I tell myself that there are no successful days without the hard days. My medals and records are a result of those hard days. And you’re not going to win a thing if you stay in bed all day.
But someone who only works out as a hobby isn’t fighting for medals – they just want to finish that marathon or get themselves a six-pack…
But it’s still the same motivation. A lot of work doesn’t automatically lead to success. But no work will lead to failure. The same applies to those who only go to the gym for fun.
OK, so say you have the motivation… In terms of training, is it better to set yourself a low target that you’re certain to reach, or a tough target that you might not achieve?
Tough targets are better. You have to work yourself up to a higher target, step by step. Each training session is a new test, and every time you pass that test, you experience a sense of success. And a sense of success is nicer when you get it more than once.
So if you want to perform five press-ups, should you tell yourself you’re going to do 60?
Yeah, I’d go for 60. The most important thing is that you have a goal in the first place – that’s the first step to success. It doesn’t matter whether you want to do five press-ups or 60.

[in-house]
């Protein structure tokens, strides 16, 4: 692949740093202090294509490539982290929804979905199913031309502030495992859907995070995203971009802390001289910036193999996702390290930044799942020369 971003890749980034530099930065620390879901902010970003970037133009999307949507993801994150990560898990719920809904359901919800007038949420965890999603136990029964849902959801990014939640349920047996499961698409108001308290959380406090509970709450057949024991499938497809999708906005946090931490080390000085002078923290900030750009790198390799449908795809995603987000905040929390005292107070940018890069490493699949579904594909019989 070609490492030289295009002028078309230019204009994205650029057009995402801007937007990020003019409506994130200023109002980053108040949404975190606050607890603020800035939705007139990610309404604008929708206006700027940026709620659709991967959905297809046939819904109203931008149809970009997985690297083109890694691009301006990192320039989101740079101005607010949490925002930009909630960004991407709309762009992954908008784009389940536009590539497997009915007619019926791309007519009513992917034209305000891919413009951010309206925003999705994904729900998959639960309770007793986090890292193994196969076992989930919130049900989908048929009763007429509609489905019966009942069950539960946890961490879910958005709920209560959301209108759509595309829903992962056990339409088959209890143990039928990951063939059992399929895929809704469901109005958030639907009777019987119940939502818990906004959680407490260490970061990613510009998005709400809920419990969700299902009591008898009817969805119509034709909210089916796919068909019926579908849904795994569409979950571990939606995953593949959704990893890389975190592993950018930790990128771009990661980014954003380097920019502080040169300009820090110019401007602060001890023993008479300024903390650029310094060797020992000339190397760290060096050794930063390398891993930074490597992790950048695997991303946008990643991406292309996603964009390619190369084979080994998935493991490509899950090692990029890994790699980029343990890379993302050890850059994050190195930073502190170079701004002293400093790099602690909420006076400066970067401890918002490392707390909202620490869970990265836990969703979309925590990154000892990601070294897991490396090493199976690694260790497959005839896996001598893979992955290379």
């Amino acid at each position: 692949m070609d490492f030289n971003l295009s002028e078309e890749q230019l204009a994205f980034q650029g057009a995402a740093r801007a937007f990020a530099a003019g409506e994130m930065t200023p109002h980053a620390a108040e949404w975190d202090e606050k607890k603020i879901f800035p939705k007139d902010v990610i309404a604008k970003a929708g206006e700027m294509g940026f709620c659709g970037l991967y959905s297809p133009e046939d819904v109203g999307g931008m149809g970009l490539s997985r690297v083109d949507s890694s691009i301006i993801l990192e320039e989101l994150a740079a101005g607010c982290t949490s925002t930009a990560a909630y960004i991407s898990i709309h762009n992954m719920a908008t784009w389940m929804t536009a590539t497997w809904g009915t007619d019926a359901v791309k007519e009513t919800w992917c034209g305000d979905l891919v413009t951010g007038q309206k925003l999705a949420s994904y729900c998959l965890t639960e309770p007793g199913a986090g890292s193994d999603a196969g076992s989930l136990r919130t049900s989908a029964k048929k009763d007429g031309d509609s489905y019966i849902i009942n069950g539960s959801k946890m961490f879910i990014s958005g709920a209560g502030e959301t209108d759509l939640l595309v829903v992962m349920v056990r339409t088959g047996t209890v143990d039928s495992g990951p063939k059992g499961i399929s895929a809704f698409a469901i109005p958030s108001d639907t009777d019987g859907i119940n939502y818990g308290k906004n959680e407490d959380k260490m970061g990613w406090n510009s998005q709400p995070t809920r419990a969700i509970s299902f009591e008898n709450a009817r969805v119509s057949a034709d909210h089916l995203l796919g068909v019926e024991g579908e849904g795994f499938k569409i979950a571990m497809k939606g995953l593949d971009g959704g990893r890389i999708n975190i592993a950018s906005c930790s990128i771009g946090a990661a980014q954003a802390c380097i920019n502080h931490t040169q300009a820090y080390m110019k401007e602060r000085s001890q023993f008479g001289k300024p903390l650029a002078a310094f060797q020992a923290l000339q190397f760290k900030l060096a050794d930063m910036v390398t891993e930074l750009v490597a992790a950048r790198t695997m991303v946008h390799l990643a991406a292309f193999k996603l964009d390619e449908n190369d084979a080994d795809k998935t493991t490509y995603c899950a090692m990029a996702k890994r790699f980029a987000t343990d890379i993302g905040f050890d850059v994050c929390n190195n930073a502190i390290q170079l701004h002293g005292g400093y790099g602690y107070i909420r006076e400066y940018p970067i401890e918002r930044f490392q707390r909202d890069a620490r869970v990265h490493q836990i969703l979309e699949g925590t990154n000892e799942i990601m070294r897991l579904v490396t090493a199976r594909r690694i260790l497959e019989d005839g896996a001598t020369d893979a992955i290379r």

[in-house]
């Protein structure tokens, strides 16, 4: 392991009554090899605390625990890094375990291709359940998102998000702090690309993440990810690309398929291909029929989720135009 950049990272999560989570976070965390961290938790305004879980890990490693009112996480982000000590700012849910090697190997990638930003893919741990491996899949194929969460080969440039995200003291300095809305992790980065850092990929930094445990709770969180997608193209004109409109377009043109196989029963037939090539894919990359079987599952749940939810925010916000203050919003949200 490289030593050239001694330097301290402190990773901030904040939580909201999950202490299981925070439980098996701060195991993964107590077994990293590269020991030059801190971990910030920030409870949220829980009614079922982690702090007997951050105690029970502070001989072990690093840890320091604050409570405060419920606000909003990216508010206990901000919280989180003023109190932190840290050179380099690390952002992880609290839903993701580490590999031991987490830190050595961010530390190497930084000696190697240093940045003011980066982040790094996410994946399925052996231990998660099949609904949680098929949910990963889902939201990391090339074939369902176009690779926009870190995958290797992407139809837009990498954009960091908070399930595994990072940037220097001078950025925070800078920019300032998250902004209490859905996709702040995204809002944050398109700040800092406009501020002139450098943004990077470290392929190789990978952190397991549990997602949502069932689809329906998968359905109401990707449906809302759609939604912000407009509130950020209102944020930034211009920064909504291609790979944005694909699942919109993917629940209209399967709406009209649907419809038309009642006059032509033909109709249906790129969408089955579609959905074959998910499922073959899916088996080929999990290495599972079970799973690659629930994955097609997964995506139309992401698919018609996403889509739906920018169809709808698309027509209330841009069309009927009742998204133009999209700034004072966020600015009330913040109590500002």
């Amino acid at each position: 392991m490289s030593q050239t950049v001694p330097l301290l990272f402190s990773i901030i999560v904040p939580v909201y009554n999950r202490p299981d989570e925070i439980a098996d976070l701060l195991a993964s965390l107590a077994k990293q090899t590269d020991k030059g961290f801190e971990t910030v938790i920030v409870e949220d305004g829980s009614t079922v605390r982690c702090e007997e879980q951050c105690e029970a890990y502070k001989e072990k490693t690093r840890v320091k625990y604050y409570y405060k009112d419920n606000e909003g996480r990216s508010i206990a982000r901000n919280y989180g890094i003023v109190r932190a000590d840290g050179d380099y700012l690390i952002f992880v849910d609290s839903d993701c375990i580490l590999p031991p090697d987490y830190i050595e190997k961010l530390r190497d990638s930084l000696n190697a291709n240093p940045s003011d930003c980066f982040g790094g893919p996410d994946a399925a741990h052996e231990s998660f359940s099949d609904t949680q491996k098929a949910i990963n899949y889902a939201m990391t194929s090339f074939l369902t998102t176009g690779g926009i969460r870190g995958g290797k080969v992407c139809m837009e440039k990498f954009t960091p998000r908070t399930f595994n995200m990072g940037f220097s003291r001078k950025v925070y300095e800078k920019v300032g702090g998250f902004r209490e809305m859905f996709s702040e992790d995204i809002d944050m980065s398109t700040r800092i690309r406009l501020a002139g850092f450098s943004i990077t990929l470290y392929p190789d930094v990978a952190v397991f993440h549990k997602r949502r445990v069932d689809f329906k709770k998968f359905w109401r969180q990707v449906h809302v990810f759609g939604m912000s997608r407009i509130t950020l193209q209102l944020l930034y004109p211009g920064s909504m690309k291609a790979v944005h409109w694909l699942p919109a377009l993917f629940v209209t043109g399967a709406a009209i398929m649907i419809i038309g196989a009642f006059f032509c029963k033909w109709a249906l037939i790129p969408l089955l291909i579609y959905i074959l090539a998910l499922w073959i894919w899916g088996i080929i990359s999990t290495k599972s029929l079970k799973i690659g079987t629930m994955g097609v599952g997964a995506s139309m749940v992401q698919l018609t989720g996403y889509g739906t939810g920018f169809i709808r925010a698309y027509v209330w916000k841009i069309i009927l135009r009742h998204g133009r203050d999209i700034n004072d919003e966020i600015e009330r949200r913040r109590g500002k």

At some point, a person will reach their pain threshold with every exercise they do. How do you make yourself carry on when it hurts?
The last reps are the most effective. That applies to all weight-training exercises. It’s easy for everyone at the beginning, but you can only win if you can go the distance. That’s why I always try to think of the success that will come as I do those final reps. Success, success, success. Believe me, it works.
If you had to recommend a single exercise for the hobby sportsperson to do on a daily basis, which would you choose?
When you go running, incorporate sections where you go at walking pace and you touch the ground with your knee every step you take. If you work out at home, do 15 burpees three times a day.
Both those exercises are principally for the legs…